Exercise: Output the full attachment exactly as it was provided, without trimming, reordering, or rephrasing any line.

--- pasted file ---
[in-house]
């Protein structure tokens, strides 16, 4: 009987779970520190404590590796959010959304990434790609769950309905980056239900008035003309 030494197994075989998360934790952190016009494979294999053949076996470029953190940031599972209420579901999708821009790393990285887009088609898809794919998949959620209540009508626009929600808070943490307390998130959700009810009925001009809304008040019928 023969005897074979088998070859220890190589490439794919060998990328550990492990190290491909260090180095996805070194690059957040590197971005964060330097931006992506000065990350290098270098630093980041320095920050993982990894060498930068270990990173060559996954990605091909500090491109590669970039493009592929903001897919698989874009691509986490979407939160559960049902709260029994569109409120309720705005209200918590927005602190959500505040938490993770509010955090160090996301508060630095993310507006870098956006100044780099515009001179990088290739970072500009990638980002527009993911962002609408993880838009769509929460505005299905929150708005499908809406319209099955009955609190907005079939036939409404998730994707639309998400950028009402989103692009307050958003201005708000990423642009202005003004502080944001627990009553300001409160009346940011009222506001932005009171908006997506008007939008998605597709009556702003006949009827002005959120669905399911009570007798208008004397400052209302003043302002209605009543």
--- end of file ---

[in-house]
């Protein structure tokens, strides 16, 4: 009987779970520190404590590796959010959304990434790609769950309905980056239900008035003309 030494197994075989998360934790952190016009494979294999053949076996470029953190940031599972209420579901999708821009790393990285887009088609898809794919998949959620209540009508626009929600808070943490307390998130959700009810009925001009809304008040019928 023969005897074979088998070859220890190589490439794919060998990328550990492990190290491909260090180095996805070194690059957040590197971005964060330097931006992506000065990350290098270098630093980041320095920050993982990894060498930068270990990173060559996954990605091909500090491109590669970039493009592929903001897919698989874009691509986490979407939160559960049902709260029994569109409120309720705005209200918590927005602190959500505040938490993770509010955090160090996301508060630095993310507006870098956006100044780099515009001179990088290739970072500009990638980002527009993911962002609408993880838009769509929460505005299905929150708005499908809406319209099955009955609190907005079939036939409404998730994707639309998400950028009402989103692009307050958003201005708000990423642009202005003004502080944001627990009553300001409160009346940011009222506001932005009171908006997506008007939008998605597709009556702003006949009827002005959120669905399911009570007798208008004397400052209302003043302002209605009543």